About the Author: Harvey Rachlin is an award-winning author of thirteen books including “Lucy’s Bones, Sacred Stones, and Einstein’s Brain,” which was adapted for the long-running History Channel series “History's Lost and Found.” He is also a lecturer at Manhattanville College in Purchase, New York.


If you don't see your comment after publishing it, refresh the page.

Our comments section is intended for meaningful responses and debates in a civilized manner. We ask that you respect the fact that we are a religious Jewish website and avoid inappropriate language at all cost.

If you promote any foreign religions, gods or messiahs, lies about Israel, anti-Semitism, or advocate violence (except against terrorists), your permission to comment may be revoked.

One Response to “The Shabbat Morning Service: Like an Opera, Only More”

  1. An entertaining attempt but it strains a bit too much trying to make the analogy, But,,,sei gezint. :-)

Comments are closed.

SocialTwist Tell-a-Friend

Current Top Story
UN Troops look at smoke rising from Quneitra on the Syrian side of the Golan Heights. Aug. 27, 2014
Irish UN Troops Free Filipino UN Troops
Latest Indepth Stories
IDF Chief of Staff Benny Gantz reviewing maps on the Golan Heights.

The bad news is that ISIS and Al Qaeda are on the Syrian Golan. The good news is that every terrorist in Syria is killing each other.

TorahScroll AoT17

The congregants, Ethiopians spanning generations, were beaming with joy and pride.

Troodler-082914

The withdrawal from the Gaza Strip nine years ago did not enhance Israel’s security.

Eisenstock-082914

How does a soldier from a religious home fall in love with a soldier from a non- religious kibbutz?

In 19th century entire ancient Jewish communities fled Palestine to escape brutal Muslim authorities

Responsibility lies with both the UN and Hamas, and better commitments should have been demanded from both parties in the ceasefire.

But the world is forever challenging our Jewish principle and our practices.

If this is how we play the game, we will lose. By that I mean we will lose everything.

Reportedly, Egypt, Saudi Arabia, and the United Arab Emirates have formed a bloc that seeks to counter Islamist influence in the Middle East.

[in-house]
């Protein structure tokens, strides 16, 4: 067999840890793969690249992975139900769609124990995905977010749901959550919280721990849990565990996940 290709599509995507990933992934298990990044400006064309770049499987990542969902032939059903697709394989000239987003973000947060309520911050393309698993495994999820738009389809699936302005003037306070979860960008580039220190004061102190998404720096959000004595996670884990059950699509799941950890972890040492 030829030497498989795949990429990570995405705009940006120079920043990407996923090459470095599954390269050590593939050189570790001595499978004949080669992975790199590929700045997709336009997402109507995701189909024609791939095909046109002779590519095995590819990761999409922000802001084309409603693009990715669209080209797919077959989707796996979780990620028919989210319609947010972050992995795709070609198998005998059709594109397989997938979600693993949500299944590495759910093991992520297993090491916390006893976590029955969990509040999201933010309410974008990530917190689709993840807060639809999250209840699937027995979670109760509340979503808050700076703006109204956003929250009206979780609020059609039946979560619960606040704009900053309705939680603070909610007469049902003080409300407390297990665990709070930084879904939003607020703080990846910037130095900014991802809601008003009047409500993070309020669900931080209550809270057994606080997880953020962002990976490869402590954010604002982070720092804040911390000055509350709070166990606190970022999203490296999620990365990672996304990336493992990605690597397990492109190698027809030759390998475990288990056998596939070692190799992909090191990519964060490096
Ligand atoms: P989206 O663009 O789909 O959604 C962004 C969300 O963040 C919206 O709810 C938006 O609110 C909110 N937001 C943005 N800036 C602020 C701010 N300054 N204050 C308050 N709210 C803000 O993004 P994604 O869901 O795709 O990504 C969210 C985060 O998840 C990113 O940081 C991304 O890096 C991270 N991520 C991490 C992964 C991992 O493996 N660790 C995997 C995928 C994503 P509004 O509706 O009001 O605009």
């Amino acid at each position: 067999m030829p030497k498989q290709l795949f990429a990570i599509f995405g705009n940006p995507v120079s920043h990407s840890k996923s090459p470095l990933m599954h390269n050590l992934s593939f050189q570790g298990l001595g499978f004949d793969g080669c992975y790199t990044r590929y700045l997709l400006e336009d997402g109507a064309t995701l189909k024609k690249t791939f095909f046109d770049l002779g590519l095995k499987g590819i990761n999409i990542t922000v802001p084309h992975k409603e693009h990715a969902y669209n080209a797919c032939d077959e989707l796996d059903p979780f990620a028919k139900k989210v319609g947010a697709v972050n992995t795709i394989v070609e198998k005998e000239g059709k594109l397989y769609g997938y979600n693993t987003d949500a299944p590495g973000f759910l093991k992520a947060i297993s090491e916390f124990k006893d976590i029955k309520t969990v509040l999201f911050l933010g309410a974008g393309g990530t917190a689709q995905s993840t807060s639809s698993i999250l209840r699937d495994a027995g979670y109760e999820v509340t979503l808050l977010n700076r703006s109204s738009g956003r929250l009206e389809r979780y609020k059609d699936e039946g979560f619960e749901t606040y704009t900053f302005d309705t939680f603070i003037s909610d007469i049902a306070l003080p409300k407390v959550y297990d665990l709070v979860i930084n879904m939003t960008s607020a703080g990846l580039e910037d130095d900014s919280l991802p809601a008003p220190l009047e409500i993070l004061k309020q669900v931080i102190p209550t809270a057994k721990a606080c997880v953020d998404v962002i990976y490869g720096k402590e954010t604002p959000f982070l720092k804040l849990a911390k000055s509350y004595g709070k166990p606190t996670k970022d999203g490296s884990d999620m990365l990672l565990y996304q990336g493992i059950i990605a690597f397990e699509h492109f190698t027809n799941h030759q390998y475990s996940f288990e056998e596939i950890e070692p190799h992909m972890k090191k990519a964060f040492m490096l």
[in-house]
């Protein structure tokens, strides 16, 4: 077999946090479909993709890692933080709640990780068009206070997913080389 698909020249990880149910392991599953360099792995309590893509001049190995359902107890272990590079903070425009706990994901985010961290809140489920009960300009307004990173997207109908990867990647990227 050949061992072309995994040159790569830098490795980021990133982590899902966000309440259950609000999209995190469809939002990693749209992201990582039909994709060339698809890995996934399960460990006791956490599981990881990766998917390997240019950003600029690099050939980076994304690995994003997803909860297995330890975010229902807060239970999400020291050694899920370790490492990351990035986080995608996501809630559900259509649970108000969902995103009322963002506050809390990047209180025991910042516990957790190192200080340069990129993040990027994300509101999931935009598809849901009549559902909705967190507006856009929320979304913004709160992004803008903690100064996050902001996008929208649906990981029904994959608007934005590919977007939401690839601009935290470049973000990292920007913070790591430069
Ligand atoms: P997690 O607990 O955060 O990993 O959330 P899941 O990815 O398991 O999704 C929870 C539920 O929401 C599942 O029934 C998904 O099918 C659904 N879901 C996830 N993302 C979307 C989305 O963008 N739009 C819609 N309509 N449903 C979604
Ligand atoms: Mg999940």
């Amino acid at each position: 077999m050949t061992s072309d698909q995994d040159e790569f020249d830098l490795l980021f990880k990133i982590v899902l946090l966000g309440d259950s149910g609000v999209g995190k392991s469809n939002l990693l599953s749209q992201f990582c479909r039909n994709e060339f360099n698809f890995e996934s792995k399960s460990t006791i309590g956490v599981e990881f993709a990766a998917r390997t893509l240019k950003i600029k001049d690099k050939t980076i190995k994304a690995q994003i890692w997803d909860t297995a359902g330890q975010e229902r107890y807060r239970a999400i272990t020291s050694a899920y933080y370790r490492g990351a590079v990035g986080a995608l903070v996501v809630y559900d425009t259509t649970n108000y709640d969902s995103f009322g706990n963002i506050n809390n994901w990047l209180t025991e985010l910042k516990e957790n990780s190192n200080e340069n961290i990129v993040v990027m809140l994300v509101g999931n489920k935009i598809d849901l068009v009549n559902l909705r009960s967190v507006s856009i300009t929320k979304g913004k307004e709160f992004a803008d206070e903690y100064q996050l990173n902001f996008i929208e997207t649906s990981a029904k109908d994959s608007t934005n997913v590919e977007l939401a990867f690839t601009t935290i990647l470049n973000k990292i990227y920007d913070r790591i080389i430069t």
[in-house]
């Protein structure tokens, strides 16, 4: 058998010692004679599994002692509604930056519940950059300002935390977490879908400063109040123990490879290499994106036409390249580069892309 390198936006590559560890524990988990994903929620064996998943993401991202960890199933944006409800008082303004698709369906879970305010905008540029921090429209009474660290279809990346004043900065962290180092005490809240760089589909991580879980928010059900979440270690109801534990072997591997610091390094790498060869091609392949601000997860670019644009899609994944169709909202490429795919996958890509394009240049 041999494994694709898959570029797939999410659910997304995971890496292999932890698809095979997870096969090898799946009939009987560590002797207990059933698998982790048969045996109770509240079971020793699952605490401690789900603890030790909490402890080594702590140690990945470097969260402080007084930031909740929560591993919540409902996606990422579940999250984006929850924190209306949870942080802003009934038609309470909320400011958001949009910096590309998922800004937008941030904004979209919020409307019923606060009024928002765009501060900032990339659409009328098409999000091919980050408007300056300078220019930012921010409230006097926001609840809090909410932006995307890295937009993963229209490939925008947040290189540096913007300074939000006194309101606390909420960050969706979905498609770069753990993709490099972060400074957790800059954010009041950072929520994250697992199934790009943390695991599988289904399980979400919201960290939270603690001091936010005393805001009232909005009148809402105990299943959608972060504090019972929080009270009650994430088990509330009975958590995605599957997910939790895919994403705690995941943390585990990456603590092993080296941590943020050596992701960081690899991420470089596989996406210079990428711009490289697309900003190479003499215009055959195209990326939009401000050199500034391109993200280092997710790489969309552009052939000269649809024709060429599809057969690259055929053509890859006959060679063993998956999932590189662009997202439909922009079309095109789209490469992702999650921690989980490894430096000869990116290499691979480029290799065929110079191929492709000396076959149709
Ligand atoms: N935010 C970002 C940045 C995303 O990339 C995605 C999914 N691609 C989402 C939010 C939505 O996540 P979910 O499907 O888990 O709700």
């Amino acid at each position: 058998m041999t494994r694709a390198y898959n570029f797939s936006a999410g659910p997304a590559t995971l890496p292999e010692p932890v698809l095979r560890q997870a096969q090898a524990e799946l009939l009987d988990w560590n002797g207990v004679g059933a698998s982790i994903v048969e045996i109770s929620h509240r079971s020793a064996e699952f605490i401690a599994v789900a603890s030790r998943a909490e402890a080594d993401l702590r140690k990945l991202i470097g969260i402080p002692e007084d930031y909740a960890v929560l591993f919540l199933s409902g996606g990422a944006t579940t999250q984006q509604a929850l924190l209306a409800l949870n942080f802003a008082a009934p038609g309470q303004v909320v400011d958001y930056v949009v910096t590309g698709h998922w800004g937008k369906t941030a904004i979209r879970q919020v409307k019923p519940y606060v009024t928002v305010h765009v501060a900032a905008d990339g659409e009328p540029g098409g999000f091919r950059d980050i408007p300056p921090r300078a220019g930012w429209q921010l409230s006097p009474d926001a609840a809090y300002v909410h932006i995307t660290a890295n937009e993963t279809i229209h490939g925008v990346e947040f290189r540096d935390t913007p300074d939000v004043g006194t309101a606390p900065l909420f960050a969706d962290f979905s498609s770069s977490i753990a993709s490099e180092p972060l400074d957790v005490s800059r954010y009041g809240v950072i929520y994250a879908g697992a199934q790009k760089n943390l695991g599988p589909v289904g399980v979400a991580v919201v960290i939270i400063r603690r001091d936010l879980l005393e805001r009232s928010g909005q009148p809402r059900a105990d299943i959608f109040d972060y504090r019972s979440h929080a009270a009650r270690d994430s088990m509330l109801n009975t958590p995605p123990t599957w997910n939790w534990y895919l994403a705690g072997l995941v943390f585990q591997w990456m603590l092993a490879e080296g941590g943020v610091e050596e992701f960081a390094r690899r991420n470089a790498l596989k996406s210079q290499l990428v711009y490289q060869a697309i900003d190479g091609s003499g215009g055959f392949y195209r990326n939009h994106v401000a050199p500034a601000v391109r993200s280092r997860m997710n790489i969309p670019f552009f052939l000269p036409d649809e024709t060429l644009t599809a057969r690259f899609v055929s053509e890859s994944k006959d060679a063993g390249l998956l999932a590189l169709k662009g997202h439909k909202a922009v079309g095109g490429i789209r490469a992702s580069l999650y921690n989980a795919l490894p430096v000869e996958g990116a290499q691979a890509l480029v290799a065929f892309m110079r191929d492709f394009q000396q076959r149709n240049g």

One wonders how the IDF could be expected to so quickly determine the facts.

While there is no formula that will work for everyone, there are some strategies that if followed carefully and consistently can help our children – and us – gain the most from the upcoming school year.

We risk our lives to help those who do what they can to kill to our people .

Twain grasped amazingly well the pulse of the Jewish people.

The entertainment industry appears divided about the conflict between Israel and Hamas.

More Articles from Harvey Rachlin
'This is the Torah'

Everything I imbibe is with my inimitable fervor for being Jewish.

For our purposes, we will focus on Jewish-related subjects and call it “What’s Your Jewish Perspective?”

the observant individual has the seeds of self-discipline that can be applied to nonreligious endeavors

Each week, the Shabbat morning service tells a different dramatic story.

Of course, believing in God doesn’t make one Jewish. Many people identify themselves as Jews for a host of reasons other than believing in the God of Israel, and they are just as Jewish as the most pious Jew. Being Jewish is a birthright, not a belief right. According to halacha, anyone born of a Jewish mother is Jewish. Period.

When you laugh, you are promoting good health in your mind and body. And that is no joke

The davener stands, sits, stands, bows, straightens up, turns, takes steps backward and forward, sits, stands, sits, stands, bows, and so forth.

Divine affirmation is the foundation of Judaism. Everything else comes after.

Printed from: http://www.jewishpress.com/indepth/opinions/the-shabbat-morning-service-like-an-opera-only-more/2014/02/13/

Scan this QR code to visit this page online: